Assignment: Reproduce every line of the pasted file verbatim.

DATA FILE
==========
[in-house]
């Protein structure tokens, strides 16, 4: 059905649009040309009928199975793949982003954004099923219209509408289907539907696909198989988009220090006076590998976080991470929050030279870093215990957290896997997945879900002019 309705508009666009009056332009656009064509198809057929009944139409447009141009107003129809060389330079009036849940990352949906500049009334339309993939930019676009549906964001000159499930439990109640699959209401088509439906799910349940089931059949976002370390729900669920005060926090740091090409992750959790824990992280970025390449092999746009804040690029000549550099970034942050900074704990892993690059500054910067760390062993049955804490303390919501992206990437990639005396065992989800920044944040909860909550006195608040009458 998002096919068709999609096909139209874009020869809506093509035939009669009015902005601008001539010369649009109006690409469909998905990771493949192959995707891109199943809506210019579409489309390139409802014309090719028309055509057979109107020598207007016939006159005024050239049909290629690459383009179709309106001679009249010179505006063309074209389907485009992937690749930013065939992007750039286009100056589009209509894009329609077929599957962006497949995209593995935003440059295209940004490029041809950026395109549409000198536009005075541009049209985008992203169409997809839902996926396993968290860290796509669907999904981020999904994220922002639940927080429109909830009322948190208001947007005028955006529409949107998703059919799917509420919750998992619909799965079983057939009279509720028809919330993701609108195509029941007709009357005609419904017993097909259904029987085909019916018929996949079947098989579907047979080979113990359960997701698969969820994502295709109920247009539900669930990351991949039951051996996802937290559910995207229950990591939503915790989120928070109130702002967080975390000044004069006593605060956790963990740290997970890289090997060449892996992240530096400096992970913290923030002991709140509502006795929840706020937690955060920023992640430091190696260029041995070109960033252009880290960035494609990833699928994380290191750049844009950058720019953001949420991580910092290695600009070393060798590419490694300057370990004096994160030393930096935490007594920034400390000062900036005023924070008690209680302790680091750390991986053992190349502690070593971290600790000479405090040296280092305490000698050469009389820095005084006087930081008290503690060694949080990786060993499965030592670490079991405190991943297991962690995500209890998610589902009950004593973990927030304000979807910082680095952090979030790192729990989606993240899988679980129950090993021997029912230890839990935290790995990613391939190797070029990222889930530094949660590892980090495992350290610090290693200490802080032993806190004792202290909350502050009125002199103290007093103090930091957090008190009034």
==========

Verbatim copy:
[in-house]
């Protein structure tokens, strides 16, 4: 059905649009040309009928199975793949982003954004099923219209509408289907539907696909198989988009220090006076590998976080991470929050030279870093215990957290896997997945879900002019 309705508009666009009056332009656009064509198809057929009944139409447009141009107003129809060389330079009036849940990352949906500049009334339309993939930019676009549906964001000159499930439990109640699959209401088509439906799910349940089931059949976002370390729900669920005060926090740091090409992750959790824990992280970025390449092999746009804040690029000549550099970034942050900074704990892993690059500054910067760390062993049955804490303390919501992206990437990639005396065992989800920044944040909860909550006195608040009458 998002096919068709999609096909139209874009020869809506093509035939009669009015902005601008001539010369649009109006690409469909998905990771493949192959995707891109199943809506210019579409489309390139409802014309090719028309055509057979109107020598207007016939006159005024050239049909290629690459383009179709309106001679009249010179505006063309074209389907485009992937690749930013065939992007750039286009100056589009209509894009329609077929599957962006497949995209593995935003440059295209940004490029041809950026395109549409000198536009005075541009049209985008992203169409997809839902996926396993968290860290796509669907999904981020999904994220922002639940927080429109909830009322948190208001947007005028955006529409949107998703059919799917509420919750998992619909799965079983057939009279509720028809919330993701609108195509029941007709009357005609419904017993097909259904029987085909019916018929996949079947098989579907047979080979113990359960997701698969969820994502295709109920247009539900669930990351991949039951051996996802937290559910995207229950990591939503915790989120928070109130702002967080975390000044004069006593605060956790963990740290997970890289090997060449892996992240530096400096992970913290923030002991709140509502006795929840706020937690955060920023992640430091190696260029041995070109960033252009880290960035494609990833699928994380290191750049844009950058720019953001949420991580910092290695600009070393060798590419490694300057370990004096994160030393930096935490007594920034400390000062900036005023924070008690209680302790680091750390991986053992190349502690070593971290600790000479405090040296280092305490000698050469009389820095005084006087930081008290503690060694949080990786060993499965030592670490079991405190991943297991962690995500209890998610589902009950004593973990927030304000979807910082680095952090979030790192729990989606993240899988679980129950090993021997029912230890839990935290790995990613391939190797070029990222889930530094949660590892980090495992350290610090290693200490802080032993806190004792202290909350502050009125002199103290007093103090930091957090008190009034």